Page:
We take the hassle out of health insurance: these three health insurance companies provide international medical and dental insurance for expats in France. Get quick simple quotes, and check out our list of FAQs to select the best health coverage plan for you.
Expats health insurance quotes in France
Cigna Global is a health services company that serves expats and globally mobile individuals in more than 200 international jurisdictions. Cigna Global’s policies are easily customized to coverage and cost requirements, and customers can pick from three coverage levels, modular plans, and several cost-share options.
With access to over 1.2m medical providers worldwide, Bupa Global ensures expats have the same coverage everywhere. As a leading international health insurer, the UK-headquartered company settles directly with providers, so its 15.5 million customers don’t pay upfront and can consult specialists without seeing a GP.
The Munich-headquartered financial services company offers international health insurance plans for expatriate students, couples, professionals, and families living in France. Depending on the policy, Allianz Care covers everyday medical expenses, emergency treatment, dental, maternity, surgery, and outpatient fees.
Healthcare in France
What do I need to receive healthcare in France?
In 2016, France introduced PUMA, its universal healthcare system for all residents, including expats. The system provides excellent quality subsidized healthcare for everyone, but expats must reside in France for three months before qualifying for state health insurance. Private or international health insurance can be used to cover this residency gap as well as any costs not covered through public funding, such as alternative or complementary therapy treatments.
Do I need private health insurance in France?
France has one of the best healthcare systems in the world and has been ranked #1 by the World Health Organization. However, medical care is not cheap and public insurance plans cover only around 70-80% of fees. Private health insurance can be used to cover remaining costs, access treatments not included in state coverage and plug any initial coverage gaps. Private insurance is also required by anyone unable to access subsidized PUMA treatment (e.g. short-term visitors).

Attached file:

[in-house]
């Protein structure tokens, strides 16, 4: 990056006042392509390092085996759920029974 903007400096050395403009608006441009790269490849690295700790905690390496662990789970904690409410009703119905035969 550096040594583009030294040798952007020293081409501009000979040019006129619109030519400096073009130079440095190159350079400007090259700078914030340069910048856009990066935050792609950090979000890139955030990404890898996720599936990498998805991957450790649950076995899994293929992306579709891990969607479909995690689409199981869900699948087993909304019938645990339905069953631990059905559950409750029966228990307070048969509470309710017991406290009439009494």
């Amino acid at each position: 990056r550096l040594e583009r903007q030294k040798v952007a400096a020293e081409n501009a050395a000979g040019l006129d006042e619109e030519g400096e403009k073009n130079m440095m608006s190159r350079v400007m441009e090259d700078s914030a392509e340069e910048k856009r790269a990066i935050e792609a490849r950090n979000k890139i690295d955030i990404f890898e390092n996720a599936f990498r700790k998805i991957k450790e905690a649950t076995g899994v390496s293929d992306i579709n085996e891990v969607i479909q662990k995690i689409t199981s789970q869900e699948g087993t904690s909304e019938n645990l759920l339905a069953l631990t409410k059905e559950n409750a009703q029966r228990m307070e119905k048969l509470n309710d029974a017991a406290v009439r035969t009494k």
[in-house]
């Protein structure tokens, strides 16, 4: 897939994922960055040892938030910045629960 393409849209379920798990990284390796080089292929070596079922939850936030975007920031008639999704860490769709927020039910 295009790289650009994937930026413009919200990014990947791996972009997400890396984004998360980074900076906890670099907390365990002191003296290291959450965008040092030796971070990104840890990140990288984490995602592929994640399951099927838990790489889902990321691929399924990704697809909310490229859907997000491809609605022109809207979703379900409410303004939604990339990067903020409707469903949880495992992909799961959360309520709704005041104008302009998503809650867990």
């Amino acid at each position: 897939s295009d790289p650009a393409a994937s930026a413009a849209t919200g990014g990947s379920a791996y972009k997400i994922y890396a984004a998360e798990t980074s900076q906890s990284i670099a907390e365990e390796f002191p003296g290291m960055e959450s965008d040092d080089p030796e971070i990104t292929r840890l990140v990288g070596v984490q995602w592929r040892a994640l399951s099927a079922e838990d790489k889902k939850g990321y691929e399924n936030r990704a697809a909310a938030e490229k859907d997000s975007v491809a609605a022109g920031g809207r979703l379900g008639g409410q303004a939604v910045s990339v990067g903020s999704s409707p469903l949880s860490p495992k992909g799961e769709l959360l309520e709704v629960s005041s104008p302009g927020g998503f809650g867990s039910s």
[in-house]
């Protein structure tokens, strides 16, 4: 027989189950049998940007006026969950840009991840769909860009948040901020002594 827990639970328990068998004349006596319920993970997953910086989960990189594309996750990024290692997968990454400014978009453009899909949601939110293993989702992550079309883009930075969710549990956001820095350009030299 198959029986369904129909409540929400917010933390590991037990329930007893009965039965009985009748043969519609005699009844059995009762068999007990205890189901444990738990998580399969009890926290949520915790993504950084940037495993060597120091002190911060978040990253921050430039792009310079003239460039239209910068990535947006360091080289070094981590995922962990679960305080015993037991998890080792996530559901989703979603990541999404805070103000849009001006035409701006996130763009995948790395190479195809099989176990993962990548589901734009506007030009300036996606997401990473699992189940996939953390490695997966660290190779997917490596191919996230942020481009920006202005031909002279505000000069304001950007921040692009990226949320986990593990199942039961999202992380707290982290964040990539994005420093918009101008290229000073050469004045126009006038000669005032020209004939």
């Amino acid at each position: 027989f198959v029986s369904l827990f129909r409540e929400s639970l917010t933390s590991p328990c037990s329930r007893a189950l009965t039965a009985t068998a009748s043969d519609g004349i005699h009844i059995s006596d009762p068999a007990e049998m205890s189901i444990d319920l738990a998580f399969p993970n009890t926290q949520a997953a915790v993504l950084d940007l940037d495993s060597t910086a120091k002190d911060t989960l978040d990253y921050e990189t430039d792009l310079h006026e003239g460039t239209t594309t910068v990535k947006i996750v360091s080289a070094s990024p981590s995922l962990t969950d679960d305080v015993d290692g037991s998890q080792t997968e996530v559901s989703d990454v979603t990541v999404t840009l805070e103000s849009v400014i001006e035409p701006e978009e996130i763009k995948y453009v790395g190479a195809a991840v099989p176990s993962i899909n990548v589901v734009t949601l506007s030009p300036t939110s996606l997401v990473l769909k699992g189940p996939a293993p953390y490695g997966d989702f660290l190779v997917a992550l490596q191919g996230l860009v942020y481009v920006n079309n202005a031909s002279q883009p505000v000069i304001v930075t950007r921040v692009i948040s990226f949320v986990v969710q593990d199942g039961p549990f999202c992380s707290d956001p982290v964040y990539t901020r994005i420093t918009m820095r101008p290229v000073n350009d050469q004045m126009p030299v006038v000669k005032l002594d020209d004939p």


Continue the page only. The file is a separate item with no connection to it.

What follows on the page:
FAQ: Health Insurance for Expats
If you decide to opt for private health coverage in France, make sure you research the market thoroughly and choose the best package for your needs from the many on offer.
Here are some key considerations:
1. Does the package cover family members?
All family members are eligible for coverage under the French PUMA state scheme, and children aged under 16 are automatically covered. Private insurance packages usually only cover the individual applicant. You’ll have to ask about family coverage and assess costs.
2. Are there any restrictions, limitations or exclusions on the policy, e.g. relating to age or pre-existing conditions?
Private policies have premiums that are usually based on risk factors such as age, lifestyle and medical history. Check to see what is and isn’t covered before signing up to avoid getting caught out.
3. What’s a coverage gap and could I be affected?
The residency requirement for accessing the PUMA system is three months, therefore all new residents without some form of international health insurance (e.g. European Health Insurance Card) will need to purchase private insurance to cover this initial period.
4. Am I covered while I travel?
French public health insurance will cover you for some treatments in other EU/EEA countries and anywhere that has a mutual healthcare agreement with France. An expat-friendly international health insurance package that provides global coverage is recommended for frequent travelers.
5. What treatments are covered?
PUMA coverage is fairly extensive and includes treatment from doctors and specialists, hospital care, maternity care, dental care and a range of preventative check ups but it doesn’t cover treatment from psychologists, chiropractors or osteopaths. These can be covered by private plans.
6. How straightforward is the process for making a claim?
Since the end of 2017, doctors and many medical personnel are not allowed to charge patients upfront for subsidized costs. This has made the public insurance scheme much more straightforward. With many private insurers, however, you may have to pay full costs upfront and apply for reimbursements. It’s a good idea to check the claims process with private companies so you’re prepared for any out-of-pocket periods.